A 1996 report from the BusinessHigher education Forum(BHEF) nicely demonstrated the extent to which major corporations rely on college-educated personnel. Under the leadership of Harold "Red" Poling, newly retired from his position as chairman and CEO of Ford Motor Company, BHEF set out to examine the work readiness of college graduates. One part of that investigation involved examining nine large American companies, ranging from McDonald's and Federal Express in the services area, to Chase Manhattan in banking, and Xerox and Ford Motor Company in manufacturing and high technology. Poling wanted to know several things, including how much money companies spent on training new hires from the college ranks. He also wanted to know how many people were hired each year at each company and what proportion of them were college graduates. The findings, for the eight companies providing complete data, are displayed in table 1-1.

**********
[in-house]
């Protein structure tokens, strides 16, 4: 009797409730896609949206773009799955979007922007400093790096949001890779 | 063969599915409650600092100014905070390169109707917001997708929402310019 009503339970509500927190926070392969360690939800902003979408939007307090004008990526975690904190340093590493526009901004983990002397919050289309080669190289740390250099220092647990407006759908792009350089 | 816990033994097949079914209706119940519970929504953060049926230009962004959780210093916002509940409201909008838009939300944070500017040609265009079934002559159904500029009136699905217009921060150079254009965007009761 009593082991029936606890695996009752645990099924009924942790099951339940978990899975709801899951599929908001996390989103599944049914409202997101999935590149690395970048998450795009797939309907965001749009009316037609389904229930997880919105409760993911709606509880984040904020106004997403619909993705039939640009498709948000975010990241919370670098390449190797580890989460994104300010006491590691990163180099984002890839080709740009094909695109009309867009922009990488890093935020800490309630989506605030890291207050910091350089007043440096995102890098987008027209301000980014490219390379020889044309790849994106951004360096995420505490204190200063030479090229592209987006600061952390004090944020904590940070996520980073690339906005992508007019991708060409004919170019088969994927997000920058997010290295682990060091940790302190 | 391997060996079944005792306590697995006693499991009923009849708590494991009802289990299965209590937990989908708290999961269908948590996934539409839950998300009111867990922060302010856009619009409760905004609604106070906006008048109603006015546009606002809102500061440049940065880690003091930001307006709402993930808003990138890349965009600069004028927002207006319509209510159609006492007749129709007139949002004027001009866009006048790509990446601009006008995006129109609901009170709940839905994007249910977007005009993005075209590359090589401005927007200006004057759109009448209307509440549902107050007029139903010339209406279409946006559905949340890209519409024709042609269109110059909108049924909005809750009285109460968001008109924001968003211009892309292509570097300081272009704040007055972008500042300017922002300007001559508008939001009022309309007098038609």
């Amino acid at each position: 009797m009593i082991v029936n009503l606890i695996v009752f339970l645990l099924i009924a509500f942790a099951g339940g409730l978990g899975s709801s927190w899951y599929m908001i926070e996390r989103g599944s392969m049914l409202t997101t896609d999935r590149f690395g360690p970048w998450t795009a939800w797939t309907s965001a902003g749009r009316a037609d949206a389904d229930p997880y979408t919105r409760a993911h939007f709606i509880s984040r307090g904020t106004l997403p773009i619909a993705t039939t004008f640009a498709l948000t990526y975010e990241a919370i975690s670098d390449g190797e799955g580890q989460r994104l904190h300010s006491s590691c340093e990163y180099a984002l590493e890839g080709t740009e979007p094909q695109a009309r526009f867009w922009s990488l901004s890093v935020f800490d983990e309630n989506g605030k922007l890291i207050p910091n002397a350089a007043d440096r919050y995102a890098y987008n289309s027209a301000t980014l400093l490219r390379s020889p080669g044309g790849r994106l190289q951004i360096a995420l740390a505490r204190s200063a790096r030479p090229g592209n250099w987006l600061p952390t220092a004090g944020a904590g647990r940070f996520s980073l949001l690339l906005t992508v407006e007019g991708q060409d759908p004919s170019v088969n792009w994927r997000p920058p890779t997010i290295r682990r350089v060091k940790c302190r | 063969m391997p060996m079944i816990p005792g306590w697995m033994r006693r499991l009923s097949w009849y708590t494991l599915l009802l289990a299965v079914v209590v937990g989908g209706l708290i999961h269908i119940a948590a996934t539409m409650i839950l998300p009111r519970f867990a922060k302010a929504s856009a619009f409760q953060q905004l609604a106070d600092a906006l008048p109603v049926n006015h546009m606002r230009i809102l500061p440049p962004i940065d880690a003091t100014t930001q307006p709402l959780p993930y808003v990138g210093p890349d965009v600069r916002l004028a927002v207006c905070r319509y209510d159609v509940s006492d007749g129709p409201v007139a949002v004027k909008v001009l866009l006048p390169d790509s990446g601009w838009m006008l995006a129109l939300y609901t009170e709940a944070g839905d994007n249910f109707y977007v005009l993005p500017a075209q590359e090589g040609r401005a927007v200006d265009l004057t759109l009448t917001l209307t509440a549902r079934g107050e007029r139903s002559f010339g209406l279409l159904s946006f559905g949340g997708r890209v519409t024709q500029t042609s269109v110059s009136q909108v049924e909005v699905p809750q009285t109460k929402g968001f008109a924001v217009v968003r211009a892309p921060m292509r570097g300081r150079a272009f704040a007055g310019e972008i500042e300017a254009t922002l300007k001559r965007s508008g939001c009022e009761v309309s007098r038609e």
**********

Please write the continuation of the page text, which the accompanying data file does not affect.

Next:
What becomes immediately apparent from the table is that most of these companies are hiring large numbers and proportions of college graduates. The exception is McDonald's, which provides low-technology services, where college graduates make up less than 4 percent of new hires. Federal Express, more high-tech than McDonald's but still service-oriented, and Ford Motor Company, one of the great manufacturing enterprises in the world, both report that about one-fourth of their new hires are college grads. With the exception of AT&T (where college graduates make up 35 percent of new hires), everyone else—whether in banking (Chase Manhattan), publishing (Hallmark Cards), professional services (Arthur Andersen), or manufacturing and high technology (Xerox)—reports that about half or more of new workers had college degrees. And I would guess that many of the new hires that did not have college degrees had one or more years of college work under their belt.